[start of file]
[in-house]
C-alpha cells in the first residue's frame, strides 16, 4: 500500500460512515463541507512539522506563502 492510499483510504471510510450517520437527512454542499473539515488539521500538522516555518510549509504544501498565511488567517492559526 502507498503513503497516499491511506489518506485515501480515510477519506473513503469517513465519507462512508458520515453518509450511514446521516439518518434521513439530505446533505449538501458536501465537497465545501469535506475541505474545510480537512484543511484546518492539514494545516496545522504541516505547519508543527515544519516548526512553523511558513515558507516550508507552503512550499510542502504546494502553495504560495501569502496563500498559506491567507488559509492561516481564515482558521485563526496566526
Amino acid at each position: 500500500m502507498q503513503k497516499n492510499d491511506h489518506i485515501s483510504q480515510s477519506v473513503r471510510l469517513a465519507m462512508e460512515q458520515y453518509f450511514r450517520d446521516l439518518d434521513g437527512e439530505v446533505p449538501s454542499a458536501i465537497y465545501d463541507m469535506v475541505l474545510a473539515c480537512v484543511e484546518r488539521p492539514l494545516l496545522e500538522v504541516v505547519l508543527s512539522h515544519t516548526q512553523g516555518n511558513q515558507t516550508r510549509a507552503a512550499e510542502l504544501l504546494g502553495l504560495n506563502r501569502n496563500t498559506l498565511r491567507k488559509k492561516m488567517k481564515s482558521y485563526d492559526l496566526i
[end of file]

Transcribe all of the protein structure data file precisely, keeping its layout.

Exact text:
[in-house]
C-alpha cells in the first residue's frame, strides 16, 4: 500500500460512515463541507512539522506563502 492510499483510504471510510450517520437527512454542499473539515488539521500538522516555518510549509504544501498565511488567517492559526 502507498503513503497516499491511506489518506485515501480515510477519506473513503469517513465519507462512508458520515453518509450511514446521516439518518434521513439530505446533505449538501458536501465537497465545501469535506475541505474545510480537512484543511484546518492539514494545516496545522504541516505547519508543527515544519516548526512553523511558513515558507516550508507552503512550499510542502504546494502553495504560495501569502496563500498559506491567507488559509492561516481564515482558521485563526496566526
Amino acid at each position: 500500500m502507498q503513503k497516499n492510499d491511506h489518506i485515501s483510504q480515510s477519506v473513503r471510510l469517513a465519507m462512508e460512515q458520515y453518509f450511514r450517520d446521516l439518518d434521513g437527512e439530505v446533505p449538501s454542499a458536501i465537497y465545501d463541507m469535506v475541505l474545510a473539515c480537512v484543511e484546518r488539521p492539514l494545516l496545522e500538522v504541516v505547519l508543527s512539522h515544519t516548526q512553523g516555518n511558513q515558507t516550508r510549509a507552503a512550499e510542502l504544501l504546494g502553495l504560495n506563502r501569502n496563500t498559506l498565511r491567507k488559509k492561516m488567517k481564515s482558521y485563526d492559526l496566526i